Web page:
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Special Commentary: Thoughts on a Scandal

 

By Bill Britt
Alabama Political Reporter

Speaker of the House Mike Hubbard, R-Auburn, has been indicted on 23 Felony counts of criminal acts.

Anyone who has read this publication over the last two years should not be surprised at Hubbard’s fall.

For the better part of those years, we here at the Alabama Political Reporter have chronicled the various activities that led to Hubbard’s arrest on Monday. In many cases our reporting has laid the groundwork for this investigation, so meticulously carried out by W. Van Davis, Matt Hard and the team from the Attorney General’s white collar crimes unit.

Hubbard’s failings as a legislator, leader and man are due to a conscience seared with the belief that power grants a moral autonomy that supersedes the law. This failure to understand the basic tenets of human nature and moral law were his undoing.

Hubbard never understood that a “radio” voice, slick suits and arrogance do not equate to power. He has been an actor in a play in which his meager talents were dwarfed by the size of the role.

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A country boy from a small town in Georgia, Hubbard rose to the heights of political power in Alabama, due to, in part, to his shrewd cultivation of personal relationships with powerful men, his ability to manage public relations campaigns and a growing dissatisfaction with the state of our union, especially after the election of President Obama.

What Hubbard failed to understand in his ascent to power, was that no individual is above the law, that political power does not equal immunity, and that in America, few bullies retain dominion for very long.

His vanity publication, Storming the State House, is filled with self-aggrandizement, solicited praise and the revelation that Hubbard is an imitator, not an innovator and not a leader in the enduring sense of the word.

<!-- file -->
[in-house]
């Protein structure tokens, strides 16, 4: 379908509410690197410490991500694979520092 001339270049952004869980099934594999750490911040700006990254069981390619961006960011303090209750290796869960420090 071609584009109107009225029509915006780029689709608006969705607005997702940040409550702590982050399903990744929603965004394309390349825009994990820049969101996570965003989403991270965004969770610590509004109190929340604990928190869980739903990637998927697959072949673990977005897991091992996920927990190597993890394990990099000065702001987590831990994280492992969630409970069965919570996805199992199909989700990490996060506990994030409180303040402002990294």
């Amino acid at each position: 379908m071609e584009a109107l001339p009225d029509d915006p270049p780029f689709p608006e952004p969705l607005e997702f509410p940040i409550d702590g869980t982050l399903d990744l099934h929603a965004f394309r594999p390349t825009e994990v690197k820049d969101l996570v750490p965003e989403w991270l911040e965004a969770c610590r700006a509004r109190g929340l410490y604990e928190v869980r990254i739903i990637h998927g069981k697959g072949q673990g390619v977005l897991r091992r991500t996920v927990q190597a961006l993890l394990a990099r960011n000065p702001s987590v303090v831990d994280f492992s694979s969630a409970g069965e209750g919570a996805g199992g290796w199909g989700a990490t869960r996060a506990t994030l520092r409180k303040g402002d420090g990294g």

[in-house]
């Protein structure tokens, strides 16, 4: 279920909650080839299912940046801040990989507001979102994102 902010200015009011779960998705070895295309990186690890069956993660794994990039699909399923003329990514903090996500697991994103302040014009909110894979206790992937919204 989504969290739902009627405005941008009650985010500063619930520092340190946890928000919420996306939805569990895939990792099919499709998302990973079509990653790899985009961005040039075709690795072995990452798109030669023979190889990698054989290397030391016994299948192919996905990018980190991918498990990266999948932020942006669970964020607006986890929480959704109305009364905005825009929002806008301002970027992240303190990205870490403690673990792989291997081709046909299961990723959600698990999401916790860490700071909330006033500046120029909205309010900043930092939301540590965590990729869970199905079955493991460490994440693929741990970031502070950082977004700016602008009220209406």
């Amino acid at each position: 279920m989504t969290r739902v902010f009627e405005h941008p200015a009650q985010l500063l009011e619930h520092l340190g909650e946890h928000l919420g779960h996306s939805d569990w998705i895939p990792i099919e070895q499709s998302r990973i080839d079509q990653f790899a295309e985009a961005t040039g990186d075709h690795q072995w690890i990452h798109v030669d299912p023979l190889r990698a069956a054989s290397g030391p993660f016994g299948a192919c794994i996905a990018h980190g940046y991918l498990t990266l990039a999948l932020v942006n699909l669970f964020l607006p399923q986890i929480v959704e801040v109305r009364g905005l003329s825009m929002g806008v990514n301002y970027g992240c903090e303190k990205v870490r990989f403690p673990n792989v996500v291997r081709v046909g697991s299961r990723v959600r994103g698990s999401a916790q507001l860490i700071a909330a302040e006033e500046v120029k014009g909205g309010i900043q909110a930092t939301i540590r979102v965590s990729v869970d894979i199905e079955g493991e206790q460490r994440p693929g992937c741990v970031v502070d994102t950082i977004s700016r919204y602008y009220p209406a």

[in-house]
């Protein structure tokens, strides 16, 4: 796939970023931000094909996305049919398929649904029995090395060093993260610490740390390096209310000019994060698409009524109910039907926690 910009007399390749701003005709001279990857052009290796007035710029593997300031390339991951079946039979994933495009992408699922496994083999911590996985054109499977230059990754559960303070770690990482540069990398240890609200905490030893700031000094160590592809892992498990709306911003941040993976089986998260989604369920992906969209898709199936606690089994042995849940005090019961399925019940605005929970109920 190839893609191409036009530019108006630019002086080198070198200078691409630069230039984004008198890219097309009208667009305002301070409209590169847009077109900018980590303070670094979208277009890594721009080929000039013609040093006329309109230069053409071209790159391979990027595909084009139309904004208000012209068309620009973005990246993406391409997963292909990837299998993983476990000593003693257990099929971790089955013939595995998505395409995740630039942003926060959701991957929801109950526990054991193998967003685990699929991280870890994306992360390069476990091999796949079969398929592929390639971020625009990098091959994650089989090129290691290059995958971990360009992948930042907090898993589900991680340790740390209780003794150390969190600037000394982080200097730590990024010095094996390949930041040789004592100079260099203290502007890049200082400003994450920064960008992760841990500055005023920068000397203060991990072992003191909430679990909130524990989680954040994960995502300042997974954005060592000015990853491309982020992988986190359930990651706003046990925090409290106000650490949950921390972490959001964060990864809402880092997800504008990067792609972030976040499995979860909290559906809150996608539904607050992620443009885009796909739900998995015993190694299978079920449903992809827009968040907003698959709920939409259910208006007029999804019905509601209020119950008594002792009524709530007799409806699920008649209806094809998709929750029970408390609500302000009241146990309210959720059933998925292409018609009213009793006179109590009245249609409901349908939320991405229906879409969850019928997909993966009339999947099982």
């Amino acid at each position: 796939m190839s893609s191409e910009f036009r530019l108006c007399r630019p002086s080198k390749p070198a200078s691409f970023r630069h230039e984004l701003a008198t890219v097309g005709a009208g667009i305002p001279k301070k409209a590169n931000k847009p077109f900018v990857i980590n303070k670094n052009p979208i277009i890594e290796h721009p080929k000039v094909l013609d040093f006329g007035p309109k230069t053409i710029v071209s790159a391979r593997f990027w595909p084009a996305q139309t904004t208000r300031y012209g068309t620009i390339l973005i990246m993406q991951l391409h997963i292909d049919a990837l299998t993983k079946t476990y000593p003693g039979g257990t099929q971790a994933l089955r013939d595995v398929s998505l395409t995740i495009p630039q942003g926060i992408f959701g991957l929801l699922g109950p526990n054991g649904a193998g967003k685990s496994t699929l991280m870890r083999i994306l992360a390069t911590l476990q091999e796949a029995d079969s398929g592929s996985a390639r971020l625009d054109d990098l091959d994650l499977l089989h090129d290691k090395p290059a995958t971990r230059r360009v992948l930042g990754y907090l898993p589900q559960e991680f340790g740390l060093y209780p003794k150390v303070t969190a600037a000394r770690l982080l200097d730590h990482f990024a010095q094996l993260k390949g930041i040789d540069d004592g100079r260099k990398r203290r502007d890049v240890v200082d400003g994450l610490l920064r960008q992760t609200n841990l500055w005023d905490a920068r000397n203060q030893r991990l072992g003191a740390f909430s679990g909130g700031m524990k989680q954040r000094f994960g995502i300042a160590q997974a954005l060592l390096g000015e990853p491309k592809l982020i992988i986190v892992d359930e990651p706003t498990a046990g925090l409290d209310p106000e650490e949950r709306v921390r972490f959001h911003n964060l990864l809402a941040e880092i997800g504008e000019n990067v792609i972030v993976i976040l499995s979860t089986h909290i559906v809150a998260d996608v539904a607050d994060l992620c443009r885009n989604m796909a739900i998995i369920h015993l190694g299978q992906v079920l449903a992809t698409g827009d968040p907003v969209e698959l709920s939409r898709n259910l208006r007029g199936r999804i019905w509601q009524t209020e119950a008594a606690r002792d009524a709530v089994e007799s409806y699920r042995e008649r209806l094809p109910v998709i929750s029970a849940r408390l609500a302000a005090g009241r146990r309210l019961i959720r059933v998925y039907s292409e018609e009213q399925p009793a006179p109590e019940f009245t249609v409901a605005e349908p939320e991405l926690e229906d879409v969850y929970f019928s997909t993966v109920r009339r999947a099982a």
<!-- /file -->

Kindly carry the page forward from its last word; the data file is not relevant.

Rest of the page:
He is organized, ruthless and deceptive, but his need and lust for money is greater than all of his skills.

If there is one thing that comes as a revelation about Hubbard in these indictments, it is the fact that he is a failed businessman who needed wealthy, connected men to prop him up. It also shows that Hubbard’s entire business model is built around him using his office as Speaker of the House to remain solvent. At his core, Hubbard is a weak man, whose every action is based on how he might best benefit from any given situation.

Hubbard is a PR man through and though, even at the hour of his arrest he stage-managed a campaign—with the assistance of the State’s media elite —to portray himself as a victim and a man being unfairly targeted in a political prosecution.

He will continue to scream political prosecution without ever naming who is working against him. Is it Luther Strange, the AEA or just me? This is the behavior of a deviant mind who seeks to deceive the public and manipulate justice. Aided and abetted by an unscrupulous attorney who will say anything for a dollar.

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The only thing political about the process is that Hubbard used his political power to enrich himself personally.

Hubbard will go down in Alabama history as a carpetbagger, who came to our State and mercilessly pillaged the system.

Perhaps the only solace in this whole nasty affair, is that, so far, our system of justice is working.

 

Bill Britt
Written By

Bill Britt is editor-in-chief at the Alabama Political Reporter and host of The Voice of Alabama Politics. You can email him at [email protected] or follow him on Twitter.

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